A little further on, I saw a dog walk out on the road about 75 yards away (I'm not really good with distance estimates.) I expected some of the neighbors were around the corner. The "dog" stopped and froze. I decided it was a small deer, but it did not look right. Then I froze. This was not a deer, it looked like a big cat/dog with no tail. I could not see it clearly enough, but it was bigger than I expected a cat to be and it didn't have a dog-like tail.
Now, the hairs on my neck started to rise and we looked at each other. I backed up a few steps because I figured turning my back on a predator would be bad and it kept watching me. (Next time, I will take a picture with the camera I didn't have with me.) Finally, after a few more heavy heartbeats, I shouted. It jumped away, definitely moving like a cat.
I took a trip back to the house to gather my nerves and get the camera. Then I went back down to the creek. After some more hair raising and an abortive attempt to paint, I gave up as the light left.
Back at home, I decided to paint that cat. My sketches were not matching my memory. Larry Seiler would be able to pull it off, but I could not capture that cat standing in the dim forest road. I can only guess it was a lynx or bobcat.
So, I decided on a nice straightforward still life. This is it. The last tomato on the vine and in the house.
5" X 7" Oil on panel.
Friday, October 20, 2006
Today's painting is another afternoon view of Skykomish River Valley. We finally had a nice day after our first dose of extended Seattle sunshine for the season. There still is color in the valley and no snow on the mountaintops.
5" X 7" Oil canvas panel.
Thursday, October 19, 2006
As Peter Yesis says October is "the month for strange vegetables and plants that no one really eats." Well, you don't see Turban Squash other times of the year, it will be interesting to find out how edible this painting subject is. I sure think they are cool looking.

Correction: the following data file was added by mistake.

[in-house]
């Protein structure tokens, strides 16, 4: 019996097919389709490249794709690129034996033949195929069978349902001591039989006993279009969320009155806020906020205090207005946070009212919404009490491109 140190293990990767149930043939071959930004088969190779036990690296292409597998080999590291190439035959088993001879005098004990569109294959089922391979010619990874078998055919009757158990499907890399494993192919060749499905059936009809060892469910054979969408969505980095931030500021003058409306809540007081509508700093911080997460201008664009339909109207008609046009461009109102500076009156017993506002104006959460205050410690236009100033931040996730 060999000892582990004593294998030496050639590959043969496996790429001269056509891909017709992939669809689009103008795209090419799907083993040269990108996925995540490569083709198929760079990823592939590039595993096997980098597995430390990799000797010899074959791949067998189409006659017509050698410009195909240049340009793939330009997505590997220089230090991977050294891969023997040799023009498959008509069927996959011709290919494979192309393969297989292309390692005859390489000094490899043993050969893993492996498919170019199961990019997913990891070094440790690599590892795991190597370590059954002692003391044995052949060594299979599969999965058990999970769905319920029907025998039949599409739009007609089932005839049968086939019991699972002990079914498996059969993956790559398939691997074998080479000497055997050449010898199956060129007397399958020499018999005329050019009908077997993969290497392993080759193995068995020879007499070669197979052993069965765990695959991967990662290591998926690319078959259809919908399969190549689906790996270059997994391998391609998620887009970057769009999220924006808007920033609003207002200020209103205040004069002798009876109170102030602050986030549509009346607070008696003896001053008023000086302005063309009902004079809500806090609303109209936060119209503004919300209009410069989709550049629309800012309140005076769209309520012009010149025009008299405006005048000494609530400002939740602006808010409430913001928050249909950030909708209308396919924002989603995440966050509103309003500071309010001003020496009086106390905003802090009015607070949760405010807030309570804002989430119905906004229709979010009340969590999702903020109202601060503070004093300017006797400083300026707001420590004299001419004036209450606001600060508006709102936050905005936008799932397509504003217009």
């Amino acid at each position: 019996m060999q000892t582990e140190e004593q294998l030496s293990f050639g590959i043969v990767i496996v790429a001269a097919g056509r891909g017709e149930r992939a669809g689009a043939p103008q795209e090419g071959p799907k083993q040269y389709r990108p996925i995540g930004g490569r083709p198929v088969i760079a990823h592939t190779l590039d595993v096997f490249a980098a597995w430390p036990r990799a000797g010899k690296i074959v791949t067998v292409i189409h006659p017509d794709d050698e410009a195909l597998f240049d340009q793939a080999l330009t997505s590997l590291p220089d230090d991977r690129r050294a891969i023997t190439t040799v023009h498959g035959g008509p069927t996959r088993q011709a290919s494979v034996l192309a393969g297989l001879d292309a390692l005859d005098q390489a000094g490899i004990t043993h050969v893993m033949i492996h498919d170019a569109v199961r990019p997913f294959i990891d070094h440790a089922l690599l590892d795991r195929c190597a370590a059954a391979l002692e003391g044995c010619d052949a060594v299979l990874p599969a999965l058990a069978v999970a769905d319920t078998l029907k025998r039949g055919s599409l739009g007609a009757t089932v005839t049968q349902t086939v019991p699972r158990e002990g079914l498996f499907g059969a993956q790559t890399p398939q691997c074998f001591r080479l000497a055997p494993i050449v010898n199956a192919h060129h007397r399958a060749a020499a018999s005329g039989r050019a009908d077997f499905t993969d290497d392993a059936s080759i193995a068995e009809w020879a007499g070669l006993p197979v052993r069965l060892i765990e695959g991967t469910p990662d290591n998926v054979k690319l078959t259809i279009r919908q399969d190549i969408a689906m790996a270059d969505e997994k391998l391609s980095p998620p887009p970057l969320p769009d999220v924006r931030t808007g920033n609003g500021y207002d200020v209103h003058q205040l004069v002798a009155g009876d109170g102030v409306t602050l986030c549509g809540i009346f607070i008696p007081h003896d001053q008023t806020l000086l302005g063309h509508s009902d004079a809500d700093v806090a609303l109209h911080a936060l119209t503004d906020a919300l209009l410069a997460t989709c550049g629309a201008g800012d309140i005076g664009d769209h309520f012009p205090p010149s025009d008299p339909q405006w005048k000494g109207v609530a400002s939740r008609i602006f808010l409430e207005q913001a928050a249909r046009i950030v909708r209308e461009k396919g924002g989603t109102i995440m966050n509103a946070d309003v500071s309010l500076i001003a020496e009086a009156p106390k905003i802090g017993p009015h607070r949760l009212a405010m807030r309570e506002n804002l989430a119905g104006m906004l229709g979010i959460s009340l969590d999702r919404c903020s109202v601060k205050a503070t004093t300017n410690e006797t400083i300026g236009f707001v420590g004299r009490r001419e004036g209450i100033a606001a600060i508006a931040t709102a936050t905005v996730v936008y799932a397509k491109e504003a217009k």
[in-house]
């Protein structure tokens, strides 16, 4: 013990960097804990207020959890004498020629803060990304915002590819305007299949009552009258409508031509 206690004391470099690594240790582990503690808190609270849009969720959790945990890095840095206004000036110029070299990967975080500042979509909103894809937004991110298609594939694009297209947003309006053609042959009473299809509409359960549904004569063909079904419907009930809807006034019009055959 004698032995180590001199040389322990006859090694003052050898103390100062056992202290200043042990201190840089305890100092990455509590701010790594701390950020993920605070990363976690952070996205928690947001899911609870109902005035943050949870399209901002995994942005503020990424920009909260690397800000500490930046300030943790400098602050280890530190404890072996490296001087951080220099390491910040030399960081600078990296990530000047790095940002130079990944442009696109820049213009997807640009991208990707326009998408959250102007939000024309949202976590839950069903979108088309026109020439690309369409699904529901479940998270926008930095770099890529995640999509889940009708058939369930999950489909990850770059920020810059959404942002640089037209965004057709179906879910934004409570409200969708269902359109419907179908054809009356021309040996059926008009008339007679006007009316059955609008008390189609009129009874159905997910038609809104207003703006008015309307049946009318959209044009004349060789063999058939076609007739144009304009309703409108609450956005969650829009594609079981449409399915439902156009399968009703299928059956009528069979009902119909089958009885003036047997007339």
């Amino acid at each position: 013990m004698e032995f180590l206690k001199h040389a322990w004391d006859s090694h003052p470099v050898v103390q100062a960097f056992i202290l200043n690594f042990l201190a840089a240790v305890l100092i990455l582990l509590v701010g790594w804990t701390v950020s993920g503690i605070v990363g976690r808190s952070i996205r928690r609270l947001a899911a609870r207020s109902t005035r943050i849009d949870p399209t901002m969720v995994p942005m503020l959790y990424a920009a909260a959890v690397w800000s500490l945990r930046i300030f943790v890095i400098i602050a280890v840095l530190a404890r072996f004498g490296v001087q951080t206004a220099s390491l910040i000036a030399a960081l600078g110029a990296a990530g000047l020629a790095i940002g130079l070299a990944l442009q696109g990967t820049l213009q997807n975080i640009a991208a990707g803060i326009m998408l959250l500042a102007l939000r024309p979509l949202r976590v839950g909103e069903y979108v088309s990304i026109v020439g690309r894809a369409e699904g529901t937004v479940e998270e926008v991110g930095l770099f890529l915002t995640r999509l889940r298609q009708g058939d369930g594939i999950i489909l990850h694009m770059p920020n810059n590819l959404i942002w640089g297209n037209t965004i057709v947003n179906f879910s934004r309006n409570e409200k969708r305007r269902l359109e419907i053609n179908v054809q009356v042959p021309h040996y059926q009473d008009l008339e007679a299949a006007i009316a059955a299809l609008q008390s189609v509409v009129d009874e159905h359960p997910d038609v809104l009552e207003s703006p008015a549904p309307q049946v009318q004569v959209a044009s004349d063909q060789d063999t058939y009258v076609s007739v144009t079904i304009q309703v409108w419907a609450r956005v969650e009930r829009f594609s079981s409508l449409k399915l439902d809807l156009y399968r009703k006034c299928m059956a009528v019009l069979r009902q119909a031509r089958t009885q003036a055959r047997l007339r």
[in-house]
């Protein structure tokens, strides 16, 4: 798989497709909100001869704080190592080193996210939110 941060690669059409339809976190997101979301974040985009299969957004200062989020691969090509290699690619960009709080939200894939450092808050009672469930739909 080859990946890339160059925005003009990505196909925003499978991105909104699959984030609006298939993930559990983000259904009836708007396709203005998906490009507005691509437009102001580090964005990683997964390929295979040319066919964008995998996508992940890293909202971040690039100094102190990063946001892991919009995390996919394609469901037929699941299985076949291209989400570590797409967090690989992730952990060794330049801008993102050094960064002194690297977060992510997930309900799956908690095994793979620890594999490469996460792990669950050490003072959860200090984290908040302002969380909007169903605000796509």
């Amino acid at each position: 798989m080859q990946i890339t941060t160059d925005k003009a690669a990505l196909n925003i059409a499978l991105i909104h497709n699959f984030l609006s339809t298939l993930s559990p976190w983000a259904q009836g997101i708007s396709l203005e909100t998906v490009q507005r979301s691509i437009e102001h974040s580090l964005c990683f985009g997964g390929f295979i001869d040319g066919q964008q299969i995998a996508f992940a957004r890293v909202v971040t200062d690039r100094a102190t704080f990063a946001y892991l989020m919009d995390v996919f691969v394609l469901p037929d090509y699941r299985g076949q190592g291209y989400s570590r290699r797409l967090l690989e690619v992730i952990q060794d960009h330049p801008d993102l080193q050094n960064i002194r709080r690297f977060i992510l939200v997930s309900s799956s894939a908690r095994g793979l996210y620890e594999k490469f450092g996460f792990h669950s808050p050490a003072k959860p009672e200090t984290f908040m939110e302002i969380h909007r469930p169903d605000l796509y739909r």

So, here is a peek at my lowly setup, so you can check on how truthful my rendering turned out. I did switch the granite to a wood cutting board before I finished the background.
5" X 7" Oil on Panel.
Tuesday, October 10, 2006
Today's painting is the view west at sunset from a logging road in the valley. There is active logging, so the view is opened up on the road. The hills going into the distance gave a nice recession. The sunset was set off nicely by some clouds in shadow and some underlit and very pink. The light quickly changed and faded out, so there was some finishing at home.
5" X 7" Oil on masonite.
Monday, October 09, 2006
Available on ArtByUs.com.
The sunlight was shimmering on the water and rocks this afternoon on the creek that borders our property in Sky Valley. A beautiful blue-sky day can be seen in the water reflection. The paint surface is a heavy impasto with a shimmering mix of color dabs that blend together at a few feet of distance.
5" X 7" Oil on panel.
Friday, October 06, 2006
Available at ArtByUs.com
Spilling Salt is supposed to be bad luck. Some Tour de France cyclists take it very seriously (see Lance Armstrong's War.) The remedy is passing the salt around and throwing a pinch over your shoulder, of course. You don't believe in either, do you?
5" X 7" Oil on panel.
Thursday, October 05, 2006
Wednesday, October 04, 2006
The Old Cascade Tunnel was completed in 1900 and is 2.6 miles long. It was replaced by a new 8 mile tunnel in 1929 which bypassed some serious snow avalanche areas. The old west side railbed is now the Iron Goat Trail. I had an enjoyable day going up US 2 to the tunnel end of the trail. The face of the tunnel has a marvelous collection of white and rust streaks. Half of the letters of the CASCADE name are broken off. Of course, a cool, wet breeze always flows out of these old tunnels, so I was chilled by the end of the painting session.
6" X 8" Oil on Canvas mounted on board.
Tuesday, October 03, 2006
Collection of Penny Heydt
Johnson City, Tn
Today's painting was started on Monday and completed in the early morning hours of Tuesday. It comes to you sponsored by some questionable judgment. The mountain in the picture is seen from the Barclay Lake trail near Baring, Washington. I hiked in without leaving enough time to get back out by sunset. The last mile of the trail had me literally stumbling in the dark. So, the painting was completed using my photo reference.
(You know how you should always pack food, water, flashlight, etc when you go hiking? Well, it works much better if you don't have them packed in the car. I really misjudged the time and distance for hiking to and from the lake. It turns out I didn't even paint the lake this time.)
The painting is a view through a gap in the trees caused by a rock avalanche. The mountain had a pink glow from sunset. (Hmm, sunset... see above.) The fall color at its base was very vivid. The painting was created with a limited palette as inspired by Kevin MacPherson's book.
6" X 8" Oil on Canvas on Masonite